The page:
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Nat Biotechnol. 2015 Aug;33(8):853-61. doi: 10.1038/nbt.3294. Epub 2015 Jul 13.

Directed differentiation of cholangiocytes from human pluripotent stem cells.

Author information

1
1] McEwen Centre for Regenerative Medicine, University Health Network, Toronto, Ontario, Canada. [2] Toronto General Research Institute, University Health Network, Toronto, Ontario, Canada.
2
McEwen Centre for Regenerative Medicine, University Health Network, Toronto, Ontario, Canada.
3
Program in Molecular Structure &Function, The Hospital for Sick Children Research Institute, Toronto, Ontario, Canada.
4
Department of Pediatrics, Oregon Health and Science University, Portland, Oregon, USA.
5
1] McEwen Centre for Regenerative Medicine, University Health Network, Toronto, Ontario, Canada. [2] Princess Margaret Cancer Centre, University Health Network, Toronto, Ontario, Canada. [3] Department of Medical Biophysics, University of Toronto, Toronto, Ontario, Canada.
6
1] Division of Gastroenterology, Hepatology and Nutrition, The Hospital for Sick Children, Toronto, Ontario, Canada. [2] Department of Pediatrics, University of Toronto, Toronto, Ontario, Canada.
7
1] Toronto General Research Institute, University Health Network, Toronto, Ontario, Canada. [2] Division of General Surgery, University Health Network, Toronto, Ontario, Canada. [3] Department of Surgery, University of Toronto, Toronto, Ontario, Canada.

Abstract

Although bile duct disorders are well-recognized causes of liver disease, the molecular and cellular events leading to biliary dysfunction are poorly understood. To enable modeling and drug discovery for biliary disease, we describe a protocol that achieves efficient differentiation of biliary epithelial cells (cholangiocytes) from human pluripotent stem cells (hPSCs) through delivery of developmentally relevant cues, including NOTCH signaling. Using three-dimensional culture, the protocol yields cystic and/or ductal structures that express mature biliary markers, including apical sodium-dependent bile acid transporter, secretin receptor, cilia and cystic fibrosis transmembrane conductance regulator (CFTR). We demonstrate that hPSC-derived cholangiocytes possess epithelial functions, including rhodamine efflux and CFTR-mediated fluid secretion. Furthermore, we show that functionally impaired hPSC-derived cholangiocytes from cystic fibrosis patients are rescued by CFTR correctors. These findings demonstrate that mature cholangiocytes can be differentiated from hPSCs and used for studies of biliary development and disease.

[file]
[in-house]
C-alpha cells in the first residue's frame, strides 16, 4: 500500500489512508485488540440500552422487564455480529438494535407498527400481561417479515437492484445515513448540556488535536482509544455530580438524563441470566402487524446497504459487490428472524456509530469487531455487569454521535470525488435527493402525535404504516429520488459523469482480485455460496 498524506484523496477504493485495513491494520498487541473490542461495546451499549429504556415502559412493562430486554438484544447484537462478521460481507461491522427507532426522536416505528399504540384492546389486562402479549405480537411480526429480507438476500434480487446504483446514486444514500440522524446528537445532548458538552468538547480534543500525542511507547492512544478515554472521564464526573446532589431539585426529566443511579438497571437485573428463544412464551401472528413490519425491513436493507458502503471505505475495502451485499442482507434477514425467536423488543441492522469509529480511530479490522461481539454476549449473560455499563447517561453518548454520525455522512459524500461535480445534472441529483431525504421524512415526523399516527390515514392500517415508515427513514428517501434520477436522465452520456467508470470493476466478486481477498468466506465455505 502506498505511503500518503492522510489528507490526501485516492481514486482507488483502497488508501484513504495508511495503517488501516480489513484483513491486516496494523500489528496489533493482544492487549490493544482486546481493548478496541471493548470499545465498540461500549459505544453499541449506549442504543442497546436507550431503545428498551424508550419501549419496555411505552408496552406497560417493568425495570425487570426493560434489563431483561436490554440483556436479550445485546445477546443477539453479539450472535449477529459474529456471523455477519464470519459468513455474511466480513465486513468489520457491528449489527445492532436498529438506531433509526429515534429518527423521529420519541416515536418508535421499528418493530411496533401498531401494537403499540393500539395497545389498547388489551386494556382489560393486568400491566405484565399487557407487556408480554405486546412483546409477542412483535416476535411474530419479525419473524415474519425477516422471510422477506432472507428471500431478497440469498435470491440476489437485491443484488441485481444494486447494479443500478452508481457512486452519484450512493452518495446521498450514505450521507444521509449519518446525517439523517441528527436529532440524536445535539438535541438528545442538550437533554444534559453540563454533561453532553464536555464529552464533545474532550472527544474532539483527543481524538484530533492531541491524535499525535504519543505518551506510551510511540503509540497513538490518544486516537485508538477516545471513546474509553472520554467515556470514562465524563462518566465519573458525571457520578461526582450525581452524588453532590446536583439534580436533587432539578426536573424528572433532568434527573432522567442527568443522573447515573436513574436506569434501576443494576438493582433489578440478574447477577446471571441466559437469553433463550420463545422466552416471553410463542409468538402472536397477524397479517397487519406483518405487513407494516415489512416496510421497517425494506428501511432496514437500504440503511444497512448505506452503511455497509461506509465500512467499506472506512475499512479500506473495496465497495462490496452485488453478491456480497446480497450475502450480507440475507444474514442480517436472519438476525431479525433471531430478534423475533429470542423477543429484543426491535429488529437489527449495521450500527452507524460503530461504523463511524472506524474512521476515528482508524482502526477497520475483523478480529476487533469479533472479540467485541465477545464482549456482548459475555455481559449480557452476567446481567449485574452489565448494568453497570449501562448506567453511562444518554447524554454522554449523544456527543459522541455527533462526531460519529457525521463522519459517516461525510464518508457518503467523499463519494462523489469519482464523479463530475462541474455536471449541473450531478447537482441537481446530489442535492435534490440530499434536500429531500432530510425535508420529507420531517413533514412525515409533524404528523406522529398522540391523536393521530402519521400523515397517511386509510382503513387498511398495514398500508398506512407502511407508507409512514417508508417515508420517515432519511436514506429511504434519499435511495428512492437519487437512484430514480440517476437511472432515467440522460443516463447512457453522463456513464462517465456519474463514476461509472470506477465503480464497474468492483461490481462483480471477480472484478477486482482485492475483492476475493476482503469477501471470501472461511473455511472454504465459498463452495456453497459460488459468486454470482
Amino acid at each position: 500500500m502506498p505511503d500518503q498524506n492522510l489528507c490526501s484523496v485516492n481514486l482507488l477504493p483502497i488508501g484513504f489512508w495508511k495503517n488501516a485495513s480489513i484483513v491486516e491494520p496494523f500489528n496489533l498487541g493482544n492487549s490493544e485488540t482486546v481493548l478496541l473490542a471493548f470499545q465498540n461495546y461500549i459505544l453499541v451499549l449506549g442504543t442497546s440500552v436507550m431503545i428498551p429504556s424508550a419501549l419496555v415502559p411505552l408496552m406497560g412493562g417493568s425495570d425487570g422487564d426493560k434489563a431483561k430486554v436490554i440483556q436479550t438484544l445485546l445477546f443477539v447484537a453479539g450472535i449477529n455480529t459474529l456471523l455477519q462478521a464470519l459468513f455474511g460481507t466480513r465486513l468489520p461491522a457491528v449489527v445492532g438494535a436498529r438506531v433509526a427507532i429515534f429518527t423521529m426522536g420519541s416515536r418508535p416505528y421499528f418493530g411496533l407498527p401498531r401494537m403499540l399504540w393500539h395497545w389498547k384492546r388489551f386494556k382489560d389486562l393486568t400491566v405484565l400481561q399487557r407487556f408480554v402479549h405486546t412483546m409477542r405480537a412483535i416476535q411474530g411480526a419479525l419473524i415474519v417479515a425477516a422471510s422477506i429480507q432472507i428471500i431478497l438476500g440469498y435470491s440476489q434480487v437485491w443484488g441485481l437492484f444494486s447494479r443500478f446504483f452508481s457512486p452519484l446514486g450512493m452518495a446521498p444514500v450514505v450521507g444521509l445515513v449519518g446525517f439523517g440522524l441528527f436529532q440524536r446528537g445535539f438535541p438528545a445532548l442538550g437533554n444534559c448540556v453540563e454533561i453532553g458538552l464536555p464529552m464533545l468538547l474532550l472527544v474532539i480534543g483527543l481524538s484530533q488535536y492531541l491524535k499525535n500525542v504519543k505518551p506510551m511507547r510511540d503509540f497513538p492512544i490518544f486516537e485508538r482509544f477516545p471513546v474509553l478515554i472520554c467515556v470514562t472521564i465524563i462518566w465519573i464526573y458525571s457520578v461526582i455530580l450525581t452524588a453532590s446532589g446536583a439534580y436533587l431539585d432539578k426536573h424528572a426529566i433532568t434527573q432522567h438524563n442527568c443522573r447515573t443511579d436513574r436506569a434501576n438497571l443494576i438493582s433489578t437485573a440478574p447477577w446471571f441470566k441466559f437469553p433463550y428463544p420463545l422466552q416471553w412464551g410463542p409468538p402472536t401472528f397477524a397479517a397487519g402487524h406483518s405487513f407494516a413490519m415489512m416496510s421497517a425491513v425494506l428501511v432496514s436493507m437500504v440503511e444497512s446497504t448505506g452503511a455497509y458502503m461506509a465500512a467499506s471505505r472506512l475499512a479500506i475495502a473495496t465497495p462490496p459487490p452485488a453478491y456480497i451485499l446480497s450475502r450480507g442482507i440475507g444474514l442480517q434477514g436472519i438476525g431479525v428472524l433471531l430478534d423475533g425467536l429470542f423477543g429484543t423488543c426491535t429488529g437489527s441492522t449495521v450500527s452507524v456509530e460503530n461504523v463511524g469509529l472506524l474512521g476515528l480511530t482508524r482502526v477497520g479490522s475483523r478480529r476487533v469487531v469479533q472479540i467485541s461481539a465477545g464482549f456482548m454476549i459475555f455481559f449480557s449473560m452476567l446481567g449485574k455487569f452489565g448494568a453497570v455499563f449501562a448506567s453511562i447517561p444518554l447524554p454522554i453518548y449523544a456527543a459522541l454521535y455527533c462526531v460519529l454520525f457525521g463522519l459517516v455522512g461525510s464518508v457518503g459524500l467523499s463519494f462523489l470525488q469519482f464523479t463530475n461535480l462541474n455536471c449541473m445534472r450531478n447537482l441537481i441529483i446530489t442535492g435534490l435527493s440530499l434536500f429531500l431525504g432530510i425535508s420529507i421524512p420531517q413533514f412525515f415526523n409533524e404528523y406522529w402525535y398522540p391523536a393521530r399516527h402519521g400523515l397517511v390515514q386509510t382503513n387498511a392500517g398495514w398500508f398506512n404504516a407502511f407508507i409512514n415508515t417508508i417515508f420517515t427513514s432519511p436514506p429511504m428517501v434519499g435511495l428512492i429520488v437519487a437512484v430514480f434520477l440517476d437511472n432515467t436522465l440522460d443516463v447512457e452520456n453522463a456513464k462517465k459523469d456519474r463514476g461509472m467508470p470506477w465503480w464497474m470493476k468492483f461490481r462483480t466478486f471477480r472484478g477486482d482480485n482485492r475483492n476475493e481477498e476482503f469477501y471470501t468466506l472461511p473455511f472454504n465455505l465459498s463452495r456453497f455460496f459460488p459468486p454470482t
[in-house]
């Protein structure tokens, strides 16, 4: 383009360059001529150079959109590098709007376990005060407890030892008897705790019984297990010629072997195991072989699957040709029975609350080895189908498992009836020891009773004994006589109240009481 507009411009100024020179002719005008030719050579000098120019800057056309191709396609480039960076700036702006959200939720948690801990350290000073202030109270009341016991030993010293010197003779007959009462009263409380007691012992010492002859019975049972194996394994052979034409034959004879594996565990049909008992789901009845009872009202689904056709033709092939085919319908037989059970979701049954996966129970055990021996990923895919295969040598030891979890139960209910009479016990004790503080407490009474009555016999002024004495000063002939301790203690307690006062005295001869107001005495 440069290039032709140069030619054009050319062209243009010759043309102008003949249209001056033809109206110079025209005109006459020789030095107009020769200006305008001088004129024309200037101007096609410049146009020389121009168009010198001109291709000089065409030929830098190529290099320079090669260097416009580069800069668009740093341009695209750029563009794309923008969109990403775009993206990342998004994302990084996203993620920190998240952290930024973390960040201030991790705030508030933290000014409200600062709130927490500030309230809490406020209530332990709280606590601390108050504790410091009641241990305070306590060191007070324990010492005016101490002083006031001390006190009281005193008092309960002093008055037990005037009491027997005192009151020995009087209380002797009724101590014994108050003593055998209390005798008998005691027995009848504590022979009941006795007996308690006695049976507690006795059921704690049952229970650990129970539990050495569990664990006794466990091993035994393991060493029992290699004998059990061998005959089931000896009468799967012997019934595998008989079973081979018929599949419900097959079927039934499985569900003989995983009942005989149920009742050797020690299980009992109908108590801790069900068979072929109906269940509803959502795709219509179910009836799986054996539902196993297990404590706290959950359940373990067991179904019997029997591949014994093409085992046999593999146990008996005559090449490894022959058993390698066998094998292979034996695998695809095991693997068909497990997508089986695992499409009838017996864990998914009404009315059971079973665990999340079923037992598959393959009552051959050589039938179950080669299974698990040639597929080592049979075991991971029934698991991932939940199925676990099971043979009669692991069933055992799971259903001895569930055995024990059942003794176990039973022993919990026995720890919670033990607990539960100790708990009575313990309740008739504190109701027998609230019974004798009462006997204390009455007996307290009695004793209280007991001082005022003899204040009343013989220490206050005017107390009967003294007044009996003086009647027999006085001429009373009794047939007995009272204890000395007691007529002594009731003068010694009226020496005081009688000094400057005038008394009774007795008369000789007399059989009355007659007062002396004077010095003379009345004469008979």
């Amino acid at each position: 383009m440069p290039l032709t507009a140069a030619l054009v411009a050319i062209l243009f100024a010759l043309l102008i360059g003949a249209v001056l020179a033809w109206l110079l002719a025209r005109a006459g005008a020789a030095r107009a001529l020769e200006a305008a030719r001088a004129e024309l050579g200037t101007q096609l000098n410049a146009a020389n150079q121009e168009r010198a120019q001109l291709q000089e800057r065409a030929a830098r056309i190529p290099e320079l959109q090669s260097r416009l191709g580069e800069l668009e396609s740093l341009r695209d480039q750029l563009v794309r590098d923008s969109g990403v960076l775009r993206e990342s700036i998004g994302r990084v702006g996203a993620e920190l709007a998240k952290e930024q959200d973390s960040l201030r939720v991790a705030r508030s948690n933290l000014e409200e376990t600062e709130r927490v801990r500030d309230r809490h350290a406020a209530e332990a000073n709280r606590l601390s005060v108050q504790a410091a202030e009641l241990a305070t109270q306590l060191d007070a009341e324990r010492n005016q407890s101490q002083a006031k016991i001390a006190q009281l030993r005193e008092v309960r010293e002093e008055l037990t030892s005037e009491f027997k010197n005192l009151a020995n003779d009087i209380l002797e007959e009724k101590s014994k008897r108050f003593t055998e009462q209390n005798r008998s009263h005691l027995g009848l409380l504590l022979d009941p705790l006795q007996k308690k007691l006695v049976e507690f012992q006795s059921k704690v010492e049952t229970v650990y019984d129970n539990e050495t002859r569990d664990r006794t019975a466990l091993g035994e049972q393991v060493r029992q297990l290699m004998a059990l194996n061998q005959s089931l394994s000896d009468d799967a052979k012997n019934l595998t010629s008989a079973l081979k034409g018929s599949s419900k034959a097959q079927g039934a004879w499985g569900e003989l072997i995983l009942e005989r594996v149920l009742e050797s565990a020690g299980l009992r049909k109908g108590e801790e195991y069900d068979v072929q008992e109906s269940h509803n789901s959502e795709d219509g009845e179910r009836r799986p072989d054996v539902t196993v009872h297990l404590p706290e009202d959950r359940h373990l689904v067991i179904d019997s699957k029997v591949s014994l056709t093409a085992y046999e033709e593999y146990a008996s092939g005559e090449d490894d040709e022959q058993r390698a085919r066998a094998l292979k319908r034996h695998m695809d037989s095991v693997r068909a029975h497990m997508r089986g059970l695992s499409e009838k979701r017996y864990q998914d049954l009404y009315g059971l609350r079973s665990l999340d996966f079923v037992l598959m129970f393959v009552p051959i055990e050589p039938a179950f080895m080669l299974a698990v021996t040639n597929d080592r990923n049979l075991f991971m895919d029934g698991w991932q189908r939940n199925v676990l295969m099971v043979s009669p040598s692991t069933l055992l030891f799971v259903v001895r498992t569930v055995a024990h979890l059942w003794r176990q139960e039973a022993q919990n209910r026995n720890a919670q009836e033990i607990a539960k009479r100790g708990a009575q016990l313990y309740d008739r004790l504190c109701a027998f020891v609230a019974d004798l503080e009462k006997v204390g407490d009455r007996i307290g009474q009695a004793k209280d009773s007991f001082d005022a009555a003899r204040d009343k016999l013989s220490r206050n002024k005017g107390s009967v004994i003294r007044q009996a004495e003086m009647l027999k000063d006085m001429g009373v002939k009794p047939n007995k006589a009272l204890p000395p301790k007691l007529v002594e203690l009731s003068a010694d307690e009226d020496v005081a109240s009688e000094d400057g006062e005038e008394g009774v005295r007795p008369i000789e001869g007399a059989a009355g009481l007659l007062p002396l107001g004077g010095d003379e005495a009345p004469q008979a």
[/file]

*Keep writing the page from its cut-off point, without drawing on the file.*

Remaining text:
Comment in

PMID:
26167630
DOI:
10.1038/nbt.3294
[Indexed for MEDLINE]

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